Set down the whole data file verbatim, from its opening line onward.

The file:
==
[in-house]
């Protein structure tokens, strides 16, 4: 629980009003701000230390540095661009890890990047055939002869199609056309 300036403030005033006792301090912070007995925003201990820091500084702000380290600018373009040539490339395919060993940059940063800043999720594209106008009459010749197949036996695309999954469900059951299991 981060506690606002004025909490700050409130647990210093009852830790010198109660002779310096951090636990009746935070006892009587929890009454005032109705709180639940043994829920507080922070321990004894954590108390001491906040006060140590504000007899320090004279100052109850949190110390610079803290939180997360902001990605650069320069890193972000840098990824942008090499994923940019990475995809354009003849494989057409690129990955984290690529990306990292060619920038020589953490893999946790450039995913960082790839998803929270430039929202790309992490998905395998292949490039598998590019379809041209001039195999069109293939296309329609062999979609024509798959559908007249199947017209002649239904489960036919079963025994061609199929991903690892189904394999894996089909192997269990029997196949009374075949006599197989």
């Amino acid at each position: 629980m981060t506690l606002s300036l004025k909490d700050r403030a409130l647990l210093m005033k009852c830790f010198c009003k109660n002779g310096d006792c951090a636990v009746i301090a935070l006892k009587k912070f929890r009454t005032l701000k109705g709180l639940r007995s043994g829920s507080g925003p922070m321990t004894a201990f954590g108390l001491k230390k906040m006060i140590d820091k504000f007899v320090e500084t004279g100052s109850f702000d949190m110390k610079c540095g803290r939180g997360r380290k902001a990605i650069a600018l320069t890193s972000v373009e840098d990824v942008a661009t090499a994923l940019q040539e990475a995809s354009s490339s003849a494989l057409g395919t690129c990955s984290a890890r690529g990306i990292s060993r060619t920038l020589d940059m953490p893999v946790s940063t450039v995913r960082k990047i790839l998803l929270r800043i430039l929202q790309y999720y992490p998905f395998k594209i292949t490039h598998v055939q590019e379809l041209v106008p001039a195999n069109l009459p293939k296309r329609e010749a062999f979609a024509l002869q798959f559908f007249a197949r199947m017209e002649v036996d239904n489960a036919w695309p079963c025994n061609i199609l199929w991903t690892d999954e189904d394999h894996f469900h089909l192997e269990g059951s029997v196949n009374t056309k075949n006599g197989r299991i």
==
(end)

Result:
[in-house]
């Protein structure tokens, strides 16, 4: 629980009003701000230390540095661009890890990047055939002869199609056309 300036403030005033006792301090912070007995925003201990820091500084702000380290600018373009040539490339395919060993940059940063800043999720594209106008009459010749197949036996695309999954469900059951299991 981060506690606002004025909490700050409130647990210093009852830790010198109660002779310096951090636990009746935070006892009587929890009454005032109705709180639940043994829920507080922070321990004894954590108390001491906040006060140590504000007899320090004279100052109850949190110390610079803290939180997360902001990605650069320069890193972000840098990824942008090499994923940019990475995809354009003849494989057409690129990955984290690529990306990292060619920038020589953490893999946790450039995913960082790839998803929270430039929202790309992490998905395998292949490039598998590019379809041209001039195999069109293939296309329609062999979609024509798959559908007249199947017209002649239904489960036919079963025994061609199929991903690892189904394999894996089909192997269990029997196949009374075949006599197989």
């Amino acid at each position: 629980m981060t506690l606002s300036l004025k909490d700050r403030a409130l647990l210093m005033k009852c830790f010198c009003k109660n002779g310096d006792c951090a636990v009746i301090a935070l006892k009587k912070f929890r009454t005032l701000k109705g709180l639940r007995s043994g829920s507080g925003p922070m321990t004894a201990f954590g108390l001491k230390k906040m006060i140590d820091k504000f007899v320090e500084t004279g100052s109850f702000d949190m110390k610079c540095g803290r939180g997360r380290k902001a990605i650069a600018l320069t890193s972000v373009e840098d990824v942008a661009t090499a994923l940019q040539e990475a995809s354009s490339s003849a494989l057409g395919t690129c990955s984290a890890r690529g990306i990292s060993r060619t920038l020589d940059m953490p893999v946790s940063t450039v995913r960082k990047i790839l998803l929270r800043i430039l929202q790309y999720y992490p998905f395998k594209i292949t490039h598998v055939q590019e379809l041209v106008p001039a195999n069109l009459p293939k296309r329609e010749a062999f979609a024509l002869q798959f559908f007249a197949r199947m017209e002649v036996d239904n489960a036919w695309p079963c025994n061609i199609l199929w991903t690892d999954e189904d394999h894996f469900h089909l192997e269990g059951s029997v196949n009374t056309k075949n006599g197989r299991i």